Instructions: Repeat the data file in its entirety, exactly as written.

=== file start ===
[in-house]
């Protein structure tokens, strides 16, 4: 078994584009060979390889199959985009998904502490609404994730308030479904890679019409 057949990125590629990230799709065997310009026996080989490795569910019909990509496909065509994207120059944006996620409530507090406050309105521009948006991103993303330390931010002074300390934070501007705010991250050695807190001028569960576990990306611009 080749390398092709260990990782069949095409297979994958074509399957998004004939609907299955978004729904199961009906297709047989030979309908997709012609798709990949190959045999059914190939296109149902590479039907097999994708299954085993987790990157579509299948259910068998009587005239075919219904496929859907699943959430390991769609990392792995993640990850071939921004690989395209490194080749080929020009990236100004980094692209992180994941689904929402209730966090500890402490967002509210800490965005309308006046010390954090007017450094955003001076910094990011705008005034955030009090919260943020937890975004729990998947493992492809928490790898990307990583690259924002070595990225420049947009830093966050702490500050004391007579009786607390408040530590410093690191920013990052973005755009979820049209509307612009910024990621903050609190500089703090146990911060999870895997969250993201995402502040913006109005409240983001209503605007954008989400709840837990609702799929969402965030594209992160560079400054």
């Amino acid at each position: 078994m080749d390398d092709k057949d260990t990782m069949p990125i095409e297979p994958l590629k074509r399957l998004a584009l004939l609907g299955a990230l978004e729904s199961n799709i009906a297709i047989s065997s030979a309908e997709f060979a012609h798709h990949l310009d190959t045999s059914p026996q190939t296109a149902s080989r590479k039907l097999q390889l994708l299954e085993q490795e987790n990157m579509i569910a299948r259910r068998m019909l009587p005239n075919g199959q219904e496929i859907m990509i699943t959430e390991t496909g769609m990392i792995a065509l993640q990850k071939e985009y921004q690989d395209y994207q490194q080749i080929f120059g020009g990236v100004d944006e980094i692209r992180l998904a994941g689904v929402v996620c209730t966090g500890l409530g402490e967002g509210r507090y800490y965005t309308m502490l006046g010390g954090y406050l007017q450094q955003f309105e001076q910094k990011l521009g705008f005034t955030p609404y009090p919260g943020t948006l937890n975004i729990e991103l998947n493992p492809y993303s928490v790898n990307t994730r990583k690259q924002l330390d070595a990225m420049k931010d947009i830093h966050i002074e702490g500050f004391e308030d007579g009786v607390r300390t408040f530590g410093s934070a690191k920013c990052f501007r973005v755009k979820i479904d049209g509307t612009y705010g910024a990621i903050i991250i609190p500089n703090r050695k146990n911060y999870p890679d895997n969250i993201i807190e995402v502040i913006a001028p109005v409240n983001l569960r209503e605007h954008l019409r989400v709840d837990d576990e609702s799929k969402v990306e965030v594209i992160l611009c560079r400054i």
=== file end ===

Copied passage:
[in-house]
């Protein structure tokens, strides 16, 4: 078994584009060979390889199959985009998904502490609404994730308030479904890679019409 057949990125590629990230799709065997310009026996080989490795569910019909990509496909065509994207120059944006996620409530507090406050309105521009948006991103993303330390931010002074300390934070501007705010991250050695807190001028569960576990990306611009 080749390398092709260990990782069949095409297979994958074509399957998004004939609907299955978004729904199961009906297709047989030979309908997709012609798709990949190959045999059914190939296109149902590479039907097999994708299954085993987790990157579509299948259910068998009587005239075919219904496929859907699943959430390991769609990392792995993640990850071939921004690989395209490194080749080929020009990236100004980094692209992180994941689904929402209730966090500890402490967002509210800490965005309308006046010390954090007017450094955003001076910094990011705008005034955030009090919260943020937890975004729990998947493992492809928490790898990307990583690259924002070595990225420049947009830093966050702490500050004391007579009786607390408040530590410093690191920013990052973005755009979820049209509307612009910024990621903050609190500089703090146990911060999870895997969250993201995402502040913006109005409240983001209503605007954008989400709840837990609702799929969402965030594209992160560079400054």
């Amino acid at each position: 078994m080749d390398d092709k057949d260990t990782m069949p990125i095409e297979p994958l590629k074509r399957l998004a584009l004939l609907g299955a990230l978004e729904s199961n799709i009906a297709i047989s065997s030979a309908e997709f060979a012609h798709h990949l310009d190959t045999s059914p026996q190939t296109a149902s080989r590479k039907l097999q390889l994708l299954e085993q490795e987790n990157m579509i569910a299948r259910r068998m019909l009587p005239n075919g199959q219904e496929i859907m990509i699943t959430e390991t496909g769609m990392i792995a065509l993640q990850k071939e985009y921004q690989d395209y994207q490194q080749i080929f120059g020009g990236v100004d944006e980094i692209r992180l998904a994941g689904v929402v996620c209730t966090g500890l409530g402490e967002g509210r507090y800490y965005t309308m502490l006046g010390g954090y406050l007017q450094q955003f309105e001076q910094k990011l521009g705008f005034t955030p609404y009090p919260g943020t948006l937890n975004i729990e991103l998947n493992p492809y993303s928490v790898n990307t994730r990583k690259q924002l330390d070595a990225m420049k931010d947009i830093h966050i002074e702490g500050f004391e308030d007579g009786v607390r300390t408040f530590g410093s934070a690191k920013c990052f501007r973005v755009k979820i479904d049209g509307t612009y705010g910024a990621i903050i991250i609190p500089n703090r050695k146990n911060y999870p890679d895997n969250i993201i807190e995402v502040i913006a001028p109005v409240n983001l569960r209503e605007h954008l019409r989400v709840d837990d576990e609702s799929k969402v990306e965030v594209i992160l611009c560079r400054i």